However, currently 500 underprivileged students under their education program are still in want of sponsors who can guarantee the fulfillment of their educational journey by providing that seemingly insignificant amount.
Dhaka, July 31 (UNB) - Chase Dekker believes the photo he took of a humpback whale "swallowing" a sea lion is the first time that happening has ever been caught on camera, reports the BBC.
The 27-year-old wildlife photographer and marine biologist had taken a boat of whale watchers out on the water in Monterey Bay, California, on 22 July when the incident happened.
"It wasn't a huge group, only three humpback whales and about two hundred sea lions," Chase tells Radio 1 Newsbeat.
"We've seen it all the way up to 100 whales with 3,000 sea lions, so it can get really insane."
The animals were feeding on a school of anchovies at the water's surface when the whale ended up with something a little larger in its mouth than it probably expected.
"We were watching them feed for a long time and then eventually the event - as I call it the once-in-a-lifetime event - happened, and I still can't believe it," he says.
"I had about a split second while the whale was coming up to really comprehend that the sea lion was on top of the whale before shooting the rest of the sequence."
Chase is "more than 100% confident" the sea lion swam away just fine after it ended up in the whale's mouth.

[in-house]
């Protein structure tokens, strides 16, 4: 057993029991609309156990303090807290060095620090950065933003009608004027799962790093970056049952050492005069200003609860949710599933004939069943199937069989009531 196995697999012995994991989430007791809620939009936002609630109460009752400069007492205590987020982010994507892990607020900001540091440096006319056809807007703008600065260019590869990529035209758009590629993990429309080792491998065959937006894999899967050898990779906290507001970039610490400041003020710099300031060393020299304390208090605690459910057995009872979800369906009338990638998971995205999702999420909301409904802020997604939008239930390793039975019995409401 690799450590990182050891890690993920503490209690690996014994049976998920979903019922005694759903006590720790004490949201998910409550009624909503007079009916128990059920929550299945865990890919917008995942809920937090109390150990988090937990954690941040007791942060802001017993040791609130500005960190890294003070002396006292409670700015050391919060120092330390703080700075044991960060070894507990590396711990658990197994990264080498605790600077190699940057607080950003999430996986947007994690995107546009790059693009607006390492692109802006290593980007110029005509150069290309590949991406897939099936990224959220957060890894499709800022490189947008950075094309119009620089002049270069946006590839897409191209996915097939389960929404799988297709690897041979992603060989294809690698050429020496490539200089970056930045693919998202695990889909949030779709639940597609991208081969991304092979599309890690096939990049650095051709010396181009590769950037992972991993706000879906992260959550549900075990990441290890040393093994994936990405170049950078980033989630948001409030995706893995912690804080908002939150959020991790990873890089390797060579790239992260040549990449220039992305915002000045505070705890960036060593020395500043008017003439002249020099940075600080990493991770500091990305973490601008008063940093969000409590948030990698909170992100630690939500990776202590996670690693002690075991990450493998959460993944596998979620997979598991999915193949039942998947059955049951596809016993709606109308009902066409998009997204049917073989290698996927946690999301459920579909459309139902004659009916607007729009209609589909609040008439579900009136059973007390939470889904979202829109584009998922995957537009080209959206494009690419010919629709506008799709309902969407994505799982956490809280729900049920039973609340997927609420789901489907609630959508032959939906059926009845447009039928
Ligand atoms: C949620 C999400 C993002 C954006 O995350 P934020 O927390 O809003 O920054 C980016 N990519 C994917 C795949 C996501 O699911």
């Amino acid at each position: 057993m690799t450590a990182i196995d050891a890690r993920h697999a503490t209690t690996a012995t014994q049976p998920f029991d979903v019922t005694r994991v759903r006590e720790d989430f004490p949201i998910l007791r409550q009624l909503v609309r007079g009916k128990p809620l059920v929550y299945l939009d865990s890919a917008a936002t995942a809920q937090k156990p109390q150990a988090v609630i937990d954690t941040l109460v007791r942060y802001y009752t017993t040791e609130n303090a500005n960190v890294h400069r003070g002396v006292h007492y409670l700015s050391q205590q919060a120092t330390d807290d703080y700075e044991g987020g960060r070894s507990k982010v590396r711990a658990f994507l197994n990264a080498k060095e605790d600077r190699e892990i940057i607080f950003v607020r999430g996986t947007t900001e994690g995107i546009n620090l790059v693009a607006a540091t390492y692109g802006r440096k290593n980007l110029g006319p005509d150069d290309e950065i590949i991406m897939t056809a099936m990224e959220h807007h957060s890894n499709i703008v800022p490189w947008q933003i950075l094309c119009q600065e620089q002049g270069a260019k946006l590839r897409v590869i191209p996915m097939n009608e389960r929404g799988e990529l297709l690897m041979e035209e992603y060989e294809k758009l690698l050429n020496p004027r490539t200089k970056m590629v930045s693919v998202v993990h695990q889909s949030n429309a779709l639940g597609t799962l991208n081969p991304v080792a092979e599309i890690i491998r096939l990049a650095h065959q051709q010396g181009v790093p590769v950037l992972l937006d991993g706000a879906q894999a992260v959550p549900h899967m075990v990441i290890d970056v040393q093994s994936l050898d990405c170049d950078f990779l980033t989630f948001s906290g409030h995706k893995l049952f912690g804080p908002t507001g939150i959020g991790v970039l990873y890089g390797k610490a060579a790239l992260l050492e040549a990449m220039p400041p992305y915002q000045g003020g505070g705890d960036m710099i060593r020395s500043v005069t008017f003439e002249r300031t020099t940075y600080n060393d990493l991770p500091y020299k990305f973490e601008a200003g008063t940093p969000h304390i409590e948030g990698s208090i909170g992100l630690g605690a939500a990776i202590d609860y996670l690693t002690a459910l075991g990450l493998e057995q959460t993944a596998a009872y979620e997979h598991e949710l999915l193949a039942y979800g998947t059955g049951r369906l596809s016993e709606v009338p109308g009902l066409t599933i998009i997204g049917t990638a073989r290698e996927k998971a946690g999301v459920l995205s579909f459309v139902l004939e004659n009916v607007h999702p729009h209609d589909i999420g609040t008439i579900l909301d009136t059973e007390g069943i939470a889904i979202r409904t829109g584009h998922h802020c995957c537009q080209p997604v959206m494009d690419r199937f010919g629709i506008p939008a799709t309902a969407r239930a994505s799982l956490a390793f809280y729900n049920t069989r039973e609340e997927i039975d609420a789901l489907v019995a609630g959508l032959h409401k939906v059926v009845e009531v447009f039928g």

Humpback whales don't have teeth, only baleen plates with bristles inside their mouths. They are filter feeders and the bristles filter food from water - and things like sea lions that don't belong in there.
A whale will usually take less than five seconds lunge-feeding, Chase says, but in this instance sunk slowly over 15 seconds with its mouth open, giving the sea lion ample time to swim away.
"The whale never actually closed its jaws around the sea lion, so it shouldn't have been harmed. Very scared, I'm sure, but not harmed."
Chase says that predators in the sea - such as whales, sea lions, dolphins and sharks - have evolved to hunt the same school of fish together. So he believes ending up inside a whale's mouth is a rare experience for any underwater hunter. It's just tiny fish that need to worry.
When Newsbeat spoke to Chase, he was on his way to Tonga to take a group of nature lovers swimming with humpback whales - but he says there's no risk of any people ending up getting swallowed on this trip.
"We swim with the humpbacks but it's a breeding ground so they're not there to feed," he says.
"Pretty much they almost never even open their mouth, while they're there."
The swimmers won't need to worry about whales connecting with them from underneath - but they should keep their eyes on what's going on above them.
"Last year we had a few encounters where the whales did almost breach on us. That's where they leap all the way out of the water, so we'd be in the water and they'd breach really close, which was also just as scary.
"But I've never come close to having a Jonah experience myself."
Stratham, Jul 31 (AP/UNB) — A New Hampshire police officer says the kitten he was trying to pick up in a parking lot turned out to be a bobcat, which then jumped onto the roof of a Burger King.
Stratham Officer Matt Callahan tells Seacoastonline.com he was on patrol Saturday and saw the "kitten" run under a car. It eventually climbed a tree near the restaurant.
Once Callahan realized he was dealing with a young bobcat, he called state Fish and Game officers.
He also stood in the drive-thru line to alert customers in case the bobcat decided to come down, but it climbed onto the roof and took a catnap.
Callahan says he and the conservation officer climbed up and put the bobcat in a crate. The bobcat was released at a wildlife refuge.